This indeed can be termed as the golden phase for the railways, considering that till a couple of years back freight growth rate was only 3%. Also, railways market share is 45% currently, which is a marked improvement from the earlier share of 32%. All this indicates that passengers as well as customers are coming to railways, attracted by some innovative measures introduced by the ministry.
The most important aspect to be noticed here is that the road sector is proving to be more expensive due to the recent hike in diesel and petrol prices. The railways is six times more energy efficient than trucks. Thus, the recent hikes do not really affect it. Add to this the recent measures introduced for the benefit of customers and it is easier to understand why customers are coming to the railways.
Incentives for customers and improvement in freight throughput are the two areas which have led to this spurt. Increasing the carrying capacity of wagons, strict implementation of loading and unloading time of wagons, and ensuring availability of wagons are some of the measures that have attracted customers.
The engine load scheme too has been beneficial for customers. Time for engine changing too has been tightened, so that goods trains can cover their routes in lesser time-frame. Also, investments in sidings, which are provided for end-to-end carriage of goods to customers, have been enhanced.
Now that the railways are mulling involvement of more private players in the container carriage business, it will boost the railways prospects. Concors monopoly has been broken and soon other players would also be allowed in this field.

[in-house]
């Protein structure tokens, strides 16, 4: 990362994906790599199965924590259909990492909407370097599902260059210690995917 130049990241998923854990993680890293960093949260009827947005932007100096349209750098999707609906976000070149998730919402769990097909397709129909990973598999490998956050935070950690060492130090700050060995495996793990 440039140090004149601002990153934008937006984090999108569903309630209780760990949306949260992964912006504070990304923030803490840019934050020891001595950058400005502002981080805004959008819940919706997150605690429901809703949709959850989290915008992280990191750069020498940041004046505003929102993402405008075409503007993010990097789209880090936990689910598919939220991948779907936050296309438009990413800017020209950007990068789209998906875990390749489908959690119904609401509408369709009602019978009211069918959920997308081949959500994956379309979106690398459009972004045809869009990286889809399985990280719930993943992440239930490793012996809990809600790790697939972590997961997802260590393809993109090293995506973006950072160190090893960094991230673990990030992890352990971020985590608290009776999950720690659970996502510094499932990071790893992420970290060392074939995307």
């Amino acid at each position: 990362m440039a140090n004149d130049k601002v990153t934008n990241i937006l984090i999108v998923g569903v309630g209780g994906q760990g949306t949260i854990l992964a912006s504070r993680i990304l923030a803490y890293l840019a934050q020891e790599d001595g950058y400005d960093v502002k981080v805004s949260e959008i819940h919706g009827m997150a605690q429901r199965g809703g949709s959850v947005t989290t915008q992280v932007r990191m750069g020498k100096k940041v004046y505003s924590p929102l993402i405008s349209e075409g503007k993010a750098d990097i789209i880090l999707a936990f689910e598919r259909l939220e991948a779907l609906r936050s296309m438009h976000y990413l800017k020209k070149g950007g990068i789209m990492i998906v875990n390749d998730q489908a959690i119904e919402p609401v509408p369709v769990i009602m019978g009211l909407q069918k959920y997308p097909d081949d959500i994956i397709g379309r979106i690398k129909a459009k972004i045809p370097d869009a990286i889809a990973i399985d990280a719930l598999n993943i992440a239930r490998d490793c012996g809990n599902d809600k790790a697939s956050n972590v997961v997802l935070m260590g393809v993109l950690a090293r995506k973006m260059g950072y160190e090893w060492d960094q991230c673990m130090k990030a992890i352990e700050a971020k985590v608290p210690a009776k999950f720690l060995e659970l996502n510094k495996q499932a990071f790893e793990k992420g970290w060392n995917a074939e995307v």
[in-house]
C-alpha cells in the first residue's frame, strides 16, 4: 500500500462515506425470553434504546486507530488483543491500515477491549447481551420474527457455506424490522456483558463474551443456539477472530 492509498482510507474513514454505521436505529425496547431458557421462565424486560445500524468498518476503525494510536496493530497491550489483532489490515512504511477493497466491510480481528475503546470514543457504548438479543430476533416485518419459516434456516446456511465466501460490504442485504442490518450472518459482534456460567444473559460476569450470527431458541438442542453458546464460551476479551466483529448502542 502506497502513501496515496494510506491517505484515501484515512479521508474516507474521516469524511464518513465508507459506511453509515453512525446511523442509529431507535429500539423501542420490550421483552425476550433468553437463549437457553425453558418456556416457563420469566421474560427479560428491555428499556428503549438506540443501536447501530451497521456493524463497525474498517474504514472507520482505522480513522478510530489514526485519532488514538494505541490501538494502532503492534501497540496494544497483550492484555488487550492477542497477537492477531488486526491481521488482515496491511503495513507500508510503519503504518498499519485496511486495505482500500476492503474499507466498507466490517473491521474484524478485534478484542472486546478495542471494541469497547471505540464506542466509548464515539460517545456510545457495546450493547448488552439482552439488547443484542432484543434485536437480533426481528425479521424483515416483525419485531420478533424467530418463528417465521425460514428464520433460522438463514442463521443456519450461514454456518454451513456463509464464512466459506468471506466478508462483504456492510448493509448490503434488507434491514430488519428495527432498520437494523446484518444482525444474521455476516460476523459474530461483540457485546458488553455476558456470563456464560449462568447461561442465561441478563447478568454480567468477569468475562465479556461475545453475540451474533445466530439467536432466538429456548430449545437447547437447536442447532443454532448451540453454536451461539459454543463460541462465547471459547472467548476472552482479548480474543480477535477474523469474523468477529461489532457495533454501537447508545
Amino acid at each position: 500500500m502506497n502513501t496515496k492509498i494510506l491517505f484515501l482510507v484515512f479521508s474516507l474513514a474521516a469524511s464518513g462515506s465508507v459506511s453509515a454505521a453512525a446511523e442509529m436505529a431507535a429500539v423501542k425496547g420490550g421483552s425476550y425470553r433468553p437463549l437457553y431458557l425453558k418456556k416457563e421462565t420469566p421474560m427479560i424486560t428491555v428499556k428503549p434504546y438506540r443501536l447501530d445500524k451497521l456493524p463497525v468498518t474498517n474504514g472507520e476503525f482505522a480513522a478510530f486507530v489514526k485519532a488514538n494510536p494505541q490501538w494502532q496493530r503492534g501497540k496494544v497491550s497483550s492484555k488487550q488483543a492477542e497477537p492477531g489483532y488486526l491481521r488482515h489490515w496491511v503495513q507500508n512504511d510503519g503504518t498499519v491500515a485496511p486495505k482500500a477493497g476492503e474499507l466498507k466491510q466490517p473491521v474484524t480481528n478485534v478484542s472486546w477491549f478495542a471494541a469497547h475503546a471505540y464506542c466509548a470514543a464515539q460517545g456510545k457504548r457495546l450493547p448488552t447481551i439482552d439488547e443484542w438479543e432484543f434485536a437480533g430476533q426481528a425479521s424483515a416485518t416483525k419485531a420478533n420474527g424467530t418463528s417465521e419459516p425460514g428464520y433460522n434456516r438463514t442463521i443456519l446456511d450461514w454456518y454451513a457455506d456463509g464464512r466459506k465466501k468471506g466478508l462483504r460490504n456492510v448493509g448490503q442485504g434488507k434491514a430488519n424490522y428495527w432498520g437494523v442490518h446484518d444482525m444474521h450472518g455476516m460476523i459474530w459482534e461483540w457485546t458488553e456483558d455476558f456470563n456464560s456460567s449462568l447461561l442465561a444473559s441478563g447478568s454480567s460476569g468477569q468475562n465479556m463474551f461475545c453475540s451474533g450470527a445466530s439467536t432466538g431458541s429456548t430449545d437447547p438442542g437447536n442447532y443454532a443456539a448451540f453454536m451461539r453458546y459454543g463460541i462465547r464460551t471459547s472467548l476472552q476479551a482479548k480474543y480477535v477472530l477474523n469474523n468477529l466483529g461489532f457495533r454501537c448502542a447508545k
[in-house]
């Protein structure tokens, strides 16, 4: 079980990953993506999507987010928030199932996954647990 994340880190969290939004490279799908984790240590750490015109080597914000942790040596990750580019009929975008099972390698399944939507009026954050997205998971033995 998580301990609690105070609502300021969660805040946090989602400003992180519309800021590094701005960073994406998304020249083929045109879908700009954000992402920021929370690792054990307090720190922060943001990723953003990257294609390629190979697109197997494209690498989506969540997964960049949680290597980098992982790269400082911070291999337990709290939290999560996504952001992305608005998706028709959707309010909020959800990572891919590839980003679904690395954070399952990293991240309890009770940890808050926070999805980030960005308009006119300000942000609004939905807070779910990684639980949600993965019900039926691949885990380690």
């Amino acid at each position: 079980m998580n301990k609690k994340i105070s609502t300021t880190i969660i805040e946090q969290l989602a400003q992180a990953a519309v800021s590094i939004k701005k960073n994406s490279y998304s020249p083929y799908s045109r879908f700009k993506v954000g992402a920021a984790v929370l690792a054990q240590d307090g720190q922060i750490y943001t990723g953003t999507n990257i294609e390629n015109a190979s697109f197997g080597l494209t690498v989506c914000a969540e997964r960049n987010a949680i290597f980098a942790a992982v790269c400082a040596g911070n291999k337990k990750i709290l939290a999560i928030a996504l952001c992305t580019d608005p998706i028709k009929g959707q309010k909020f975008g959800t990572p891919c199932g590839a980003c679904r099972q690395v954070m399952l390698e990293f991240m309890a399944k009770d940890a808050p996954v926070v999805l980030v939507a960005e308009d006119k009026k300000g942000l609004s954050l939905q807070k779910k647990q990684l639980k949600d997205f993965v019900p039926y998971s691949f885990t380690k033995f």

The railways has also taken measures to ensure that trains are able to maintain a uniform speed. That has played a major role in timely delivery of goods. Even rake examination time has been reduced and the wagon turnaround time has been brought down from seven days to five days. Liberalisation of siding rules has led to a win-win situation for railways. To book wagons, a premium registration scheme has been introduced. Under this, if a customer wants to urgently book a wagon, he can jump the queue by paying for a wagon, which is two classes higher. This is similar to what is done under the Tatkal scheme of the railways.
Private players are also being invited to set up their own warehouses while railways would be providing them with rakes. This would benefit them as well as the railways. Also, after computerisation of the arrival and departure time of rakes, the time efficiency rate has gone up. While station personnel can track the time of rake movement, even customers can track the location of their wagons through the computerised network.
Mechanised loading and unloading of goods now saves a lot of time. This, coupled with the above mentioned measures, has elevated railways as an efficient carrier of goods and reinforced the confidence of customers in it.
Compared to 2001, when the railways was in a deep financial mess, today it has Rs 10,000 crore in its funds. In fact, the plan to set up a dedicated rail freight corridor along the Golden Quadrilateral (GQ) routes originated from the need to handle increased freight traffic due to the increased pressure on rail lines.
The basic idea is to create separate lines for freight movement so that on current routes only passenger trains can ply. The Delhi-Mumbai route, for which feasibility studies are being conducted, has in recent times witnessed 14% growth in container traffic. This goes to show how railways has emerged as an option for customers looking to move their goods across the country.
However, while all this can be termed as a positive development, Indian Railways would have to maintain its image of being a customer-friendly organisation. Also, how efficiently it is able to implement these measures, would sustain its current image with the public, provided the quality of service does not deteriorate.
RK Singh is former chairman, Railway Board (As told to Animesh Singh)